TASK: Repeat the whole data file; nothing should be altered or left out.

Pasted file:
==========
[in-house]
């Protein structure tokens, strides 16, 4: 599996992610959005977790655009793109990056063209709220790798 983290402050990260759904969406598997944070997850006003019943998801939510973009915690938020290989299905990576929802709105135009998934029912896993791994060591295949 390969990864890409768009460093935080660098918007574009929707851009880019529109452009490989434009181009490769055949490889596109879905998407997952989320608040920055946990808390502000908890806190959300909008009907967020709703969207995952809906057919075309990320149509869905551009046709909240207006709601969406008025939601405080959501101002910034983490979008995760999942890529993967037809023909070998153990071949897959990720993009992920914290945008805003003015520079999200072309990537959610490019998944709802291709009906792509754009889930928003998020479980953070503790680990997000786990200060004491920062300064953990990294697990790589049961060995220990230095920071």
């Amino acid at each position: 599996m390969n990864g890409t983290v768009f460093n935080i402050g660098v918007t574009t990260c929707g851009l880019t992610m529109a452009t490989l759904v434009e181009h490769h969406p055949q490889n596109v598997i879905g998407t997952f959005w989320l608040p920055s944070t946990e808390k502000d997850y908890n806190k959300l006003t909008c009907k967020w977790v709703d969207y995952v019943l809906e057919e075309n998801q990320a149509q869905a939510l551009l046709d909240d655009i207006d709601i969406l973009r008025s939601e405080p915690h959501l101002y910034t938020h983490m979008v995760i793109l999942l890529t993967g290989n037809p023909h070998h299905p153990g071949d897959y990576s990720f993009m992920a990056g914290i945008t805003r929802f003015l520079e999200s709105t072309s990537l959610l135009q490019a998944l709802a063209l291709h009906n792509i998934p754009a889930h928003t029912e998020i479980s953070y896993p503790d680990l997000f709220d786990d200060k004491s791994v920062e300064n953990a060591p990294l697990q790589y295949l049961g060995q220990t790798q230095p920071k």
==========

[in-house]
């Protein structure tokens, strides 16, 4: 599996992610959005977790655009793109990056063209709220790798 983290402050990260759904969406598997944070997850006003019943998801939510973009915690938020290989299905990576929802709105135009998934029912896993791994060591295949 390969990864890409768009460093935080660098918007574009929707851009880019529109452009490989434009181009490769055949490889596109879905998407997952989320608040920055946990808390502000908890806190959300909008009907967020709703969207995952809906057919075309990320149509869905551009046709909240207006709601969406008025939601405080959501101002910034983490979008995760999942890529993967037809023909070998153990071949897959990720993009992920914290945008805003003015520079999200072309990537959610490019998944709802291709009906792509754009889930928003998020479980953070503790680990997000786990200060004491920062300064953990990294697990790589049961060995220990230095920071």
């Amino acid at each position: 599996m390969n990864g890409t983290v768009f460093n935080i402050g660098v918007t574009t990260c929707g851009l880019t992610m529109a452009t490989l759904v434009e181009h490769h969406p055949q490889n596109v598997i879905g998407t997952f959005w989320l608040p920055s944070t946990e808390k502000d997850y908890n806190k959300l006003t909008c009907k967020w977790v709703d969207y995952v019943l809906e057919e075309n998801q990320a149509q869905a939510l551009l046709d909240d655009i207006d709601i969406l973009r008025s939601e405080p915690h959501l101002y910034t938020h983490m979008v995760i793109l999942l890529t993967g290989n037809p023909h070998h299905p153990g071949d897959y990576s990720f993009m992920a990056g914290i945008t805003r929802f003015l520079e999200s709105t072309s990537l959610l135009q490019a998944l709802a063209l291709h009906n792509i998934p754009a889930h928003t029912e998020i479980s953070y896993p503790d680990l997000f709220d786990d200060k004491s791994v920062e300064n953990a060591p990294l697990q790589y295949l049961g060995q220990t790798q230095p920071k």